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I love to bake bread. And, I really love to bake bagels. I went through a phase a while back where I was making bagels almost weekly, and I was experimenting with all different kinds of flavors – jalapeno cheddar, cinnamon raisin, everything bagels, and even apple cheddar bagels. There’s something about the process of bread making that soothes my spirit. I think part of it is that it can’t be rushed. Every step takes as long as it takes. I also think part of it is that you’re required to get your hands into that sticky mixture and knead it. Bread making is soul work in the kitchen.

But, almost every time I talk about making bread, someone will chime in that they want to make bread but are afraid of working with yeast. Maybe some of you feel that way, too. Yeast isn’t like the other ingredients we bake with most of the time in that is has certain requirements in order for it to work out the way we need it to. If the water you use is too hot, you kill the yeast and your bread won’t rise. If the water isn’t warm enough, it won’t rise at all, or will rise so slowly that you won’t get the desired result. If you don’t have enough sugar or another catalyst, the yeast won’t behave the way you want it to (especially if you are making a fluffy bread). And without salt, there is no chemical reaction to keep the yeast from rising more than it should.

When you lay out all those requirements, working with yeast seems scary. But, after working with yeast so many times, I’ve found that working with yeast is a learned skill. Once you know what it requires, anyone can do it.

And so we jump into our passage from Matthew 5, and we look at verses 13-14, two well-loved verses in the New Testament: “You are the salt of the earth; but if salt loses its taste, how can its saltiness be restored? It is not good anything, but is thrown out and trampled under foot. You are the light of the world. A city on a hill cannot be hid.” You are the salt of the earth and the light of the world. But what does that mean?

Let’s take these metaphors one at a time. “You are the salt of the earth.” Salt. The Greek word that is translated as “salt” refers both to a seasoning and a fertilizing agent. This verse could just as well read, “You are the fertilizer of the soil,” which feels different and earthier than the more familiar translation about salt. If you’ve ever sprinkled salt on your sidewalks to help the ice to melt, you may have taken care not to get it on the grass. Too much salt and the wrong kind of salt can be detrimental to plants. But, there are many other forms of salt that are beneficial fertilizers. Many plant woes can be helped along with some Epsom salt, and many fertilizers you can purchase contain salts that promote plant growth.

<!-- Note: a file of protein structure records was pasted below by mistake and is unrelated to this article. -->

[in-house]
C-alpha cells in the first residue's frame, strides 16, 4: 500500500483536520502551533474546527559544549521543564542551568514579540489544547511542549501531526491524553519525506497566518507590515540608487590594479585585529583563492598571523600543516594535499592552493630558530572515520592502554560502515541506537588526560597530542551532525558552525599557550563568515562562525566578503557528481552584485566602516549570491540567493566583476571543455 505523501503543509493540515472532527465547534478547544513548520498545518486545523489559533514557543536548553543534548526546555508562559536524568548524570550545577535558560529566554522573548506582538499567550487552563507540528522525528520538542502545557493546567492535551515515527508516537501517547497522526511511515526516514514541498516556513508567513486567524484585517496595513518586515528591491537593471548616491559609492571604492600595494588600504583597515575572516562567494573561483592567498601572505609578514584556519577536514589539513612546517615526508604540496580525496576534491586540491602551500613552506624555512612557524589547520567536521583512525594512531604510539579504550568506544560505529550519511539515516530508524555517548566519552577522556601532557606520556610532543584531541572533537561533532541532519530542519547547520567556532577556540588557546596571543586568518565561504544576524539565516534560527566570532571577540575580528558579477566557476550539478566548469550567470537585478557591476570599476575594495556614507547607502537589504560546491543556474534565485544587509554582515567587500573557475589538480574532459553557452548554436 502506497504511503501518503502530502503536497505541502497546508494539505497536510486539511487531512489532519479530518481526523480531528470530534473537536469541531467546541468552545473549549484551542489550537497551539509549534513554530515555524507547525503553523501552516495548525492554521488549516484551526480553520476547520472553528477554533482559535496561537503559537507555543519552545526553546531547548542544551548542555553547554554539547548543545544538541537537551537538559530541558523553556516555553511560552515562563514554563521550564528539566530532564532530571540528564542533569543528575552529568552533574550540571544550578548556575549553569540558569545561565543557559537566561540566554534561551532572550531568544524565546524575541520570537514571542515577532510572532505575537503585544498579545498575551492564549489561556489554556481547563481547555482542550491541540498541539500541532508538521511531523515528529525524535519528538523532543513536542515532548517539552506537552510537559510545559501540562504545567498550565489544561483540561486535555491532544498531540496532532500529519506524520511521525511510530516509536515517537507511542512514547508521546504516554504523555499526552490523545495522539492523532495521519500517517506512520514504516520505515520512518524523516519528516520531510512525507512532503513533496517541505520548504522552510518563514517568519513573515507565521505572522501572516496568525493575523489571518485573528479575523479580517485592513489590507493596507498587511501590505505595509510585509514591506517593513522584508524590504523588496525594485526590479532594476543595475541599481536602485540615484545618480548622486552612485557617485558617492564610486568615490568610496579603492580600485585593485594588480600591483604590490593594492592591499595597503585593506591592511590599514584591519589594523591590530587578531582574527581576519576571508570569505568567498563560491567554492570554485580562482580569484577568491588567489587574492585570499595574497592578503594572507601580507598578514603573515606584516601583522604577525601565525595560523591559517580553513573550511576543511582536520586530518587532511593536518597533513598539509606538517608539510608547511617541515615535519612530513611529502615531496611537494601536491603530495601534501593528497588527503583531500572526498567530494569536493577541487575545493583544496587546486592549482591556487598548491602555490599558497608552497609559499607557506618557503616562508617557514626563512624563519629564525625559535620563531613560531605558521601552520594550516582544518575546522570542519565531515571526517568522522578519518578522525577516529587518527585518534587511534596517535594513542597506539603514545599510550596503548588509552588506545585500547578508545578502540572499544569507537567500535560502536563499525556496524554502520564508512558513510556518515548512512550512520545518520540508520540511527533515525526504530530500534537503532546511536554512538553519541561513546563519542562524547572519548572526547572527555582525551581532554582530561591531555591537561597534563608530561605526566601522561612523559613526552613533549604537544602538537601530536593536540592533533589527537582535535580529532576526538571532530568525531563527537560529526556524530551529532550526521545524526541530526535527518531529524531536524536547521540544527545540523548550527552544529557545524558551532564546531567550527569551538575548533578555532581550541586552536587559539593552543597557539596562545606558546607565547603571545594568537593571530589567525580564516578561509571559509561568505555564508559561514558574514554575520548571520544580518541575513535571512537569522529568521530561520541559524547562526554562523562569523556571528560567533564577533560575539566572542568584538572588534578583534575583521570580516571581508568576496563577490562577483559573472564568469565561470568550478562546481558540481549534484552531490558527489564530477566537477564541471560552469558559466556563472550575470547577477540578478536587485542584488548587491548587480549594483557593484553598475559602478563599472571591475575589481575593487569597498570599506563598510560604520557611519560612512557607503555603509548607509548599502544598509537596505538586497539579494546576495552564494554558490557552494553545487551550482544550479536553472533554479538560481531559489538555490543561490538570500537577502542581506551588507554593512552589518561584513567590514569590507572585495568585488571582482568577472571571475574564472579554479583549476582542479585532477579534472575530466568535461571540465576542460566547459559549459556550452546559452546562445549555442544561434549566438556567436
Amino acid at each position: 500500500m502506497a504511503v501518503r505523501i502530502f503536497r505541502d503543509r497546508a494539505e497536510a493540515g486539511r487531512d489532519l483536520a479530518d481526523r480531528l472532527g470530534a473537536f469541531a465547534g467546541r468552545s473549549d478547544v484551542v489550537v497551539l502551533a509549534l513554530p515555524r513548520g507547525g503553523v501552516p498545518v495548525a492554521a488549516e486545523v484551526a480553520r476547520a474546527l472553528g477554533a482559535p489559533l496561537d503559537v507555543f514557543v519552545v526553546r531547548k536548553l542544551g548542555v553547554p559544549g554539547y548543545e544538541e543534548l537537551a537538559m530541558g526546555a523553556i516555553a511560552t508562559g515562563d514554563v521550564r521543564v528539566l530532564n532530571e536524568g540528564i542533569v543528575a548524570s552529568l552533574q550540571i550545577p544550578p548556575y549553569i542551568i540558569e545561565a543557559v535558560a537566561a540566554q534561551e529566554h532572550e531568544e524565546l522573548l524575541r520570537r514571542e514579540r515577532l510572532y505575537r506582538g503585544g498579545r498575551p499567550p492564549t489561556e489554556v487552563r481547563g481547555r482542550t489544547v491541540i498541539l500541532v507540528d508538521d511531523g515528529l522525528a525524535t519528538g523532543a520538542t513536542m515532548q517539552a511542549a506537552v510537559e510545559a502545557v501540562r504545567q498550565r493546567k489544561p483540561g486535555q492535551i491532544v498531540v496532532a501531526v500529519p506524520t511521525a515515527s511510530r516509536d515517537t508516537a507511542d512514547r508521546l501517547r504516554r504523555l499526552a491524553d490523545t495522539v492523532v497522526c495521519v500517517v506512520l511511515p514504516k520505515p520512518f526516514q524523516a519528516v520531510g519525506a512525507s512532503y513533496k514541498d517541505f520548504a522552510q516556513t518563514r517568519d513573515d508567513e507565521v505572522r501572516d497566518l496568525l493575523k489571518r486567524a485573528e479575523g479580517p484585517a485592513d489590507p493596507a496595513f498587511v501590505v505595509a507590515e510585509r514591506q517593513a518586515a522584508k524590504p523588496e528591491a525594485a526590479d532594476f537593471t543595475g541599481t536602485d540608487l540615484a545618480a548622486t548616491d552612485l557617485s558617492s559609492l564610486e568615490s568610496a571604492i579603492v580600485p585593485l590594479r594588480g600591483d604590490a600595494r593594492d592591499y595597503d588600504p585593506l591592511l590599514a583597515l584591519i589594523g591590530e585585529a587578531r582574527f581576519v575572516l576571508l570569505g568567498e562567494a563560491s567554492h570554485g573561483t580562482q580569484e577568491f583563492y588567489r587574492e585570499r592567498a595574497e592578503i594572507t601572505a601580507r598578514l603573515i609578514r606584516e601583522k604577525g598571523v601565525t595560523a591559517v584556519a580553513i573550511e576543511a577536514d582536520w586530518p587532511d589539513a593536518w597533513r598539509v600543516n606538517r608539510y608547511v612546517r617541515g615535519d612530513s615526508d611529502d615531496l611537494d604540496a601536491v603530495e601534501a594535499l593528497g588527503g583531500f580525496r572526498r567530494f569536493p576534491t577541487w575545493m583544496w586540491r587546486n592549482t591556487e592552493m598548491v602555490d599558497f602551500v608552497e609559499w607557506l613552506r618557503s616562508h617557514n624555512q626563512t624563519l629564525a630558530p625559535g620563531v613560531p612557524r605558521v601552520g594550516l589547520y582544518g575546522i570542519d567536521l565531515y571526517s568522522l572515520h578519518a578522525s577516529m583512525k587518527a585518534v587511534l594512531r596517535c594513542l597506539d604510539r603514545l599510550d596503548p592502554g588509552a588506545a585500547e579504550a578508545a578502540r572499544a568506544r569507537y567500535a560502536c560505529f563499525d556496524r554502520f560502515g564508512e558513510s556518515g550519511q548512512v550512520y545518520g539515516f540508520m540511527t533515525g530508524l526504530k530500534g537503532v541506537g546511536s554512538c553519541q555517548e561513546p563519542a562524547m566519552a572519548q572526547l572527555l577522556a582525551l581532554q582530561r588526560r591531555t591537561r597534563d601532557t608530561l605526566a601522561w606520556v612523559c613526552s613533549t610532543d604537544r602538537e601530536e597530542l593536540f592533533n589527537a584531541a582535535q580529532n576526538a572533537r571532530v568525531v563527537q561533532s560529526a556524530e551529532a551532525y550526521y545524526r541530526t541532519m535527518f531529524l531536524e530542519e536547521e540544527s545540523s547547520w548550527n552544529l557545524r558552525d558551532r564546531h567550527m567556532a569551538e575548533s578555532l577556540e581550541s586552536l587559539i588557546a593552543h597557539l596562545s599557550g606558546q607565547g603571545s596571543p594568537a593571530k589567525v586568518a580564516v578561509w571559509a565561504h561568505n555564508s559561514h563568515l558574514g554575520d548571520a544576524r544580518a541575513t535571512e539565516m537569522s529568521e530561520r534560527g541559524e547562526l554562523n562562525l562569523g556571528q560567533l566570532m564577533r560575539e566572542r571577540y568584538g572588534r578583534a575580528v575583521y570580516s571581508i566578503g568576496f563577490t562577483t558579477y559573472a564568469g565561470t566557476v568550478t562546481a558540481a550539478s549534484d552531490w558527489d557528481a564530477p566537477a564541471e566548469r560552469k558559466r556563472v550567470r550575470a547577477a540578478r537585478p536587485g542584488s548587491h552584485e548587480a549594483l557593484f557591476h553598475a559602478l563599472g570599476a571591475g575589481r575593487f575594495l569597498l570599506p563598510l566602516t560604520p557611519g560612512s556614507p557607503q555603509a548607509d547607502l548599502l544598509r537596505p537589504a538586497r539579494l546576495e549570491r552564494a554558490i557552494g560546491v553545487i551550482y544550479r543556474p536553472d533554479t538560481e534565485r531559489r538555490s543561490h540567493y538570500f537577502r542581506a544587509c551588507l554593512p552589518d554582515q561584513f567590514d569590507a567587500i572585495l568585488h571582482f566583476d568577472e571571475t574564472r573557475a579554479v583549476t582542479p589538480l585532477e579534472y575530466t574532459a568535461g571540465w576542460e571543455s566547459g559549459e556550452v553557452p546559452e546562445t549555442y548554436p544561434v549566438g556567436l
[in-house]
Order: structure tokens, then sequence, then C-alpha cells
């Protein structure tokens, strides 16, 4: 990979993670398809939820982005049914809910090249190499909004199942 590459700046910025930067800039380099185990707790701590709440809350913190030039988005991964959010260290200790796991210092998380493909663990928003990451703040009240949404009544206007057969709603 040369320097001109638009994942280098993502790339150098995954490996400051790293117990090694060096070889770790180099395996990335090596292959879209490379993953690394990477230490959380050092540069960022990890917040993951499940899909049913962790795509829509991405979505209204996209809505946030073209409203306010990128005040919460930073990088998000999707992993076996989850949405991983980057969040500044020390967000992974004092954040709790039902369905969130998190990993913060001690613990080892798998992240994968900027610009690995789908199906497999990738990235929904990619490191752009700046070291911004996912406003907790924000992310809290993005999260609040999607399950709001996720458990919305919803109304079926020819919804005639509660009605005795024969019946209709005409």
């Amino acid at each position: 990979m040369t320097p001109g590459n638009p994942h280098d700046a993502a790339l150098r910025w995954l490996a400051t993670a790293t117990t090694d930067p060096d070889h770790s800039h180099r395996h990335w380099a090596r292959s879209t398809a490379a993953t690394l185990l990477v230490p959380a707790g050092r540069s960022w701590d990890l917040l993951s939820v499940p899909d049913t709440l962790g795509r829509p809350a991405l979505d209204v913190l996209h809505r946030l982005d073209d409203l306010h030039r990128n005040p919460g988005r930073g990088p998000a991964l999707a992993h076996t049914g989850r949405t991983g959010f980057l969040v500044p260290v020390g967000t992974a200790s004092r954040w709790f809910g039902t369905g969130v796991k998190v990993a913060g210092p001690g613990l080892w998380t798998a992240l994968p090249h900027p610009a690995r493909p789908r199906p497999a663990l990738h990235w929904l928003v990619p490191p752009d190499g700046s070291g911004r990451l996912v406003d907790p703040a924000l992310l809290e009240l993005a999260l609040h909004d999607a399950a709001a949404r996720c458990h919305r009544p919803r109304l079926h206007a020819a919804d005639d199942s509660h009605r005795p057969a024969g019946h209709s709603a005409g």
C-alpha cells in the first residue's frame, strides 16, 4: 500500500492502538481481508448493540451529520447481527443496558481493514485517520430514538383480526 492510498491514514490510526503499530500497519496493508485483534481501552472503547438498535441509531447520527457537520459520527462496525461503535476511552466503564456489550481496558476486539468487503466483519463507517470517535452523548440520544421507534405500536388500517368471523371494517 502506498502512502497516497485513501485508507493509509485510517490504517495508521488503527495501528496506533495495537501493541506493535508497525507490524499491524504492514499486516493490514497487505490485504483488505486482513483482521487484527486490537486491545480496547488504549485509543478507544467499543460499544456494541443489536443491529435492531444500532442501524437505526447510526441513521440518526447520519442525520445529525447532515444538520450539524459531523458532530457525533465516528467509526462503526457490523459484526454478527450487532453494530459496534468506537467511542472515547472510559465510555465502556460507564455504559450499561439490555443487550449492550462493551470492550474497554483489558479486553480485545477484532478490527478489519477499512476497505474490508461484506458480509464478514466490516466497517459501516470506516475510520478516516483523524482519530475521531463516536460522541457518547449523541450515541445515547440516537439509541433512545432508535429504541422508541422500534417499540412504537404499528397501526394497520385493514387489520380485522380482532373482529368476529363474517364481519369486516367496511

In Jesus’ day, there were many kinds of salt that were used for fertilizer, some of them more potent than others. Some of those fertilizing salts would retain their healthful properties despite rain and other bad weather. Others dissolved more quickly, and were eventually useless. After teaching the Beatitudes to the crowds, Jesus moves from the sphere of abstract thought to something much more concrete and tangible – salt. Be salt. Jesus calls us to live in such a way that we are contributing to the perfect growing conditions for the seeds God is sowing – seeds of love, justice, kindness, and the like. Like the hymn says, “Lord, let my heart be good soil,” and even more than that, may we be actively engaged in spreading that good soil everywhere we go in the small stuff of our lives.

We are the fertilizer of the soil, and we are the light of the world. Every time I read this verse, it takes my breath away. If you remember, Jesus says the same of himself in the Gospel of John. Jesus said, “I am the light of the world. Whoever follows me will never walk in darkness but will have the light of life” (John 8:12). After calling people the salt of the earth, he calls them the light of the world. “No one after lighting a lamp puts it under the bushel basket, but on the lampstand, and it gives light to all in the house. In the same way, let your light shine before others, so that they may see your good works and give glory to your Father in heaven” (Matthew 5:14-16). Light gives light. That’s what it does. That’s it’s purpose. Why would we light a lamp if we didn’t want the light to shine? Jesus urges us to be who we are in Christ. Jesus is the light of the world, and we are to live like little lights, little Christs, because that is who we are at our most fundamental selves.